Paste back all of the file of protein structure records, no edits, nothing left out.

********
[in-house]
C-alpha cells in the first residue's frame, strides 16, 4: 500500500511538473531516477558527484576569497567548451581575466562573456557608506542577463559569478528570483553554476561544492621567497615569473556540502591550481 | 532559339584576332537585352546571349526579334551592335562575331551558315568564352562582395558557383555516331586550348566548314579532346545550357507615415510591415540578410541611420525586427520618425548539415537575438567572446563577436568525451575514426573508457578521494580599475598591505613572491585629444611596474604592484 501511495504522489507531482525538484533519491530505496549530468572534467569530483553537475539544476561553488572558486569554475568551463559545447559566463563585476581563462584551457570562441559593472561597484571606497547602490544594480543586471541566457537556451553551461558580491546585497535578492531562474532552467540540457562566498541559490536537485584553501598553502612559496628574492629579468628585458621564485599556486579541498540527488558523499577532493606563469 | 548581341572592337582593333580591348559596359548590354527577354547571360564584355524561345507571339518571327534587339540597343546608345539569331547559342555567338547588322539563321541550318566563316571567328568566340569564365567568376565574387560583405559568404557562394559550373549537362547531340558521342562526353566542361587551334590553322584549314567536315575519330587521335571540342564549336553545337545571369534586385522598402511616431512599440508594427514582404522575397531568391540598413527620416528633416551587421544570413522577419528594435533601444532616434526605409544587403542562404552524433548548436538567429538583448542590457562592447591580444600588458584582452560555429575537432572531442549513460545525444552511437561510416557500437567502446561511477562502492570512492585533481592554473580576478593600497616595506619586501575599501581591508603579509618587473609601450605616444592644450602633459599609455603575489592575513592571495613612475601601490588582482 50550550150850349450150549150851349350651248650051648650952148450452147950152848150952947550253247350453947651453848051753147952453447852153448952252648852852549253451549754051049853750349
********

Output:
[in-house]
C-alpha cells in the first residue's frame, strides 16, 4: 500500500511538473531516477558527484576569497567548451581575466562573456557608506542577463559569478528570483553554476561544492621567497615569473556540502591550481 | 532559339584576332537585352546571349526579334551592335562575331551558315568564352562582395558557383555516331586550348566548314579532346545550357507615415510591415540578410541611420525586427520618425548539415537575438567572446563577436568525451575514426573508457578521494580599475598591505613572491585629444611596474604592484 501511495504522489507531482525538484533519491530505496549530468572534467569530483553537475539544476561553488572558486569554475568551463559545447559566463563585476581563462584551457570562441559593472561597484571606497547602490544594480543586471541566457537556451553551461558580491546585497535578492531562474532552467540540457562566498541559490536537485584553501598553502612559496628574492629579468628585458621564485599556486579541498540527488558523499577532493606563469 | 548581341572592337582593333580591348559596359548590354527577354547571360564584355524561345507571339518571327534587339540597343546608345539569331547559342555567338547588322539563321541550318566563316571567328568566340569564365567568376565574387560583405559568404557562394559550373549537362547531340558521342562526353566542361587551334590553322584549314567536315575519330587521335571540342564549336553545337545571369534586385522598402511616431512599440508594427514582404522575397531568391540598413527620416528633416551587421544570413522577419528594435533601444532616434526605409544587403542562404552524433548548436538567429538583448542590457562592447591580444600588458584582452560555429575537432572531442549513460545525444552511437561510416557500437567502446561511477562502492570512492585533481592554473580576478593600497616595506619586501575599501581591508603579509618587473609601450605616444592644450602633459599609455603575489592575513592571495613612475601601490588582482 50550550150850349450150549150851349350651248650051648650952148450452147950152848150952947550253247350453947651453848051753147952453447852153448952252648852852549253451549754051049853750349